Read This If You…
>> Enjoy historical fiction
>> Like fictional narratives of historical figures
>> Are a fan of Oscar Wilde
>> Are interested in learning more about Oscar Wilde if you’re not already a fan
“With elegant prose and a glittering wit of which Wilde himself would approve, John Vanderslice brings to life this agent provocateur’s final act. Masterfully merges insight and imagination with the historical and literary record to provide a portrait that is rich and nuanced and utterly compelling.” Rachel Hall, author of Heirlooms.
“John Vanderslice lays bare the consequences of Wilde’s betrayal by those whom he loved and trusted. The Last Days of Oscar Wilde is a grim reminder of the destructive power of senseless persecution.” Jennifer Steil, author of The Woman Who Fell From the Sky.
“A quiet, tender portrait of a literary giant.” Kirkus Reviews
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About John Vanderslice
John Vanderslice is the author of Island Fog (Lavender Ink), a collection of ten stories and two novellas set on Nantucket Island, named by Library Journal as one of the Top 15 Indie Fiction titles of 2014. A native of the Washington DC area, John has an MFA from George Mason University and a PhD from the University of Louisiana-Lafayette (ULL). After graduating from ULL in 1997, he began teaching at the University of Central Arkansas (UCA), where he is a much loved professor of writing. His fiction has been published in many leading journals, as well as several anthologies, including Chick for a Day and The Best of The First Line.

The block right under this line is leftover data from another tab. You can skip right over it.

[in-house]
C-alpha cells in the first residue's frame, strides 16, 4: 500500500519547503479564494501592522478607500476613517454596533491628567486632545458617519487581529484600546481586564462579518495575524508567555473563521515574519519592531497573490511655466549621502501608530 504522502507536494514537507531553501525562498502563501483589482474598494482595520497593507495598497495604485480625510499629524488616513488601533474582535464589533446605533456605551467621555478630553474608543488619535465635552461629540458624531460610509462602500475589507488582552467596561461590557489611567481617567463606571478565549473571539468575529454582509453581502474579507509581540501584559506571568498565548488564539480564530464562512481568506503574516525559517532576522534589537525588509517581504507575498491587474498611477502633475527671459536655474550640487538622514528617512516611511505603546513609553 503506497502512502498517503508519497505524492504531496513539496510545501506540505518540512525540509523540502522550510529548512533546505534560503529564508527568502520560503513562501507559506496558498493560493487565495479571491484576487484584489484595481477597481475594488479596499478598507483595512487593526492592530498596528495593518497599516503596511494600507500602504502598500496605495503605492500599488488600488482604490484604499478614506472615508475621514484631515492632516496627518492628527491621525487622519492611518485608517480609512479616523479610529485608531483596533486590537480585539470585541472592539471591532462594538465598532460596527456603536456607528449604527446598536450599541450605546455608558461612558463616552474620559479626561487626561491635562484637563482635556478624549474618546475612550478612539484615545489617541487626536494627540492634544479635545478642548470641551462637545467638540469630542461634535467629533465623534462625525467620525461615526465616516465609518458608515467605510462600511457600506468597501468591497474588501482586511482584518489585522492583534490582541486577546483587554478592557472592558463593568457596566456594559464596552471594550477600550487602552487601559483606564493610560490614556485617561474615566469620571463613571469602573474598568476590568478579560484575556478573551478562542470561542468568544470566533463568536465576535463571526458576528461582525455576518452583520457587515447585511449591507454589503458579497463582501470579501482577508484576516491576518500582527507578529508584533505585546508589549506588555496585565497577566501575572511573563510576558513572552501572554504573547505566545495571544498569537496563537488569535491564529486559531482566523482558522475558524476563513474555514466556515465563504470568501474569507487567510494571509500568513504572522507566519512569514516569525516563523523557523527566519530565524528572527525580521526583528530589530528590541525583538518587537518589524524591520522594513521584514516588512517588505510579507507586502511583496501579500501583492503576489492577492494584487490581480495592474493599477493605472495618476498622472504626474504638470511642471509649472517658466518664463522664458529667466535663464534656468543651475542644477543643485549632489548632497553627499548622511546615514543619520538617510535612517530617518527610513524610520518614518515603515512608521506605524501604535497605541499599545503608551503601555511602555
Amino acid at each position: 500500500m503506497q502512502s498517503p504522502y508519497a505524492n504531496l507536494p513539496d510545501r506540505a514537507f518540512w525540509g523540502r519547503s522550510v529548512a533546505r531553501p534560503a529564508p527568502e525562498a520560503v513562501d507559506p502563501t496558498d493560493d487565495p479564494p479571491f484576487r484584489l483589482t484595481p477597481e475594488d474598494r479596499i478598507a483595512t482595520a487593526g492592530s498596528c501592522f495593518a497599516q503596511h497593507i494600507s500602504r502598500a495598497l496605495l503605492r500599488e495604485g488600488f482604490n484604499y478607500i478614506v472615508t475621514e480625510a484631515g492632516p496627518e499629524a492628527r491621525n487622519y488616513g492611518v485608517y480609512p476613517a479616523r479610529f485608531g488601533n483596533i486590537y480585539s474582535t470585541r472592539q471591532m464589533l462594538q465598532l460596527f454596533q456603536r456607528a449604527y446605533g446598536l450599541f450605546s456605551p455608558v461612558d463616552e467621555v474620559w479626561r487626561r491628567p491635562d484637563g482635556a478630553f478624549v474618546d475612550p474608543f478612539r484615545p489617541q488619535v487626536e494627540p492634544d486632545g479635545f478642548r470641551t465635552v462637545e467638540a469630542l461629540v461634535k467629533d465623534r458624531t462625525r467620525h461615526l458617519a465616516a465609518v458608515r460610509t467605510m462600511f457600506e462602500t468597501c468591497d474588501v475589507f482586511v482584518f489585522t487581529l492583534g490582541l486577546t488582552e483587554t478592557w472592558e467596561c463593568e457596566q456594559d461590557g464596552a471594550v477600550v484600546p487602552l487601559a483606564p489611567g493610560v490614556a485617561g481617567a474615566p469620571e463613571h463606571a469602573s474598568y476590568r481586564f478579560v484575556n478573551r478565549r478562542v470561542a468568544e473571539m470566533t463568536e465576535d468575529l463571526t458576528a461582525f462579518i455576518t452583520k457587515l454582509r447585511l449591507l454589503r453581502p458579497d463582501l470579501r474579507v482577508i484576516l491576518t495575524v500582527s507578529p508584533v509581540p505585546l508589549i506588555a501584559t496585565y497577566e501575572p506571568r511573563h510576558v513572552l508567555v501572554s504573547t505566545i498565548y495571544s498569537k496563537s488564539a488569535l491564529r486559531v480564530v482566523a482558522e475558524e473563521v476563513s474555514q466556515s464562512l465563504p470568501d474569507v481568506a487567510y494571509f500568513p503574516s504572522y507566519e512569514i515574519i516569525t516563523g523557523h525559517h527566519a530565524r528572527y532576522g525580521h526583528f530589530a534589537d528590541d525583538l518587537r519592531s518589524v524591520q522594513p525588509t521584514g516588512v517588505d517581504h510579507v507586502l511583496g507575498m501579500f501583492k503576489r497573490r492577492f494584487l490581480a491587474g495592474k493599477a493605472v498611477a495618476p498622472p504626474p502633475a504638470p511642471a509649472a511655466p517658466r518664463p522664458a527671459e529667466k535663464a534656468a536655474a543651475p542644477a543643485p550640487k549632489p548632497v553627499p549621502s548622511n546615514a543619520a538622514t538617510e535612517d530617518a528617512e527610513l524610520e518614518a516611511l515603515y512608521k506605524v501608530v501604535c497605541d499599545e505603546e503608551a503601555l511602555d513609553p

Historical fiction can be really good! This sounds like a really fascinating read!
I imagine this would be a depressing read, since it’s definitely the low point of Wilde’s life. I personally love the author, and I want to read MORE of his work – I love what I’ve read though. I can see how having a bit more information on him would make this easier to understand though.
This sounds pretty interesting, but I hate when I start reading a book that I’m not really into! I’ve never read this author, so always good to have some new ideas for what to read!
Sounds like an interesting read! I’ll have to grab a copy for my plane ride for Florida in April.
I’ll have to add this to my list! I have just started enjoying historical fictions.
I love a good historical novel! I’m always looking for new books to read and add to the book list on my blog! I’ll have to check this one out. Thanks for sharing!
I may add this to my reading list! Thanks for the review 🙂
OOH, this sounds good! I’m adding it to my list now!
Thanks for the review! I usually don’t love historical fictions but this sounds good!
I wasn’t familiar with Oscar Wilde at all but you gave a good overview of his life. I appreciated the pros and cons of the book!
Like you, I think I know some things about Wilde but when confronted with the facts I realize that I don’t really know much at all. 🙂
Thanks for being a part of the tour!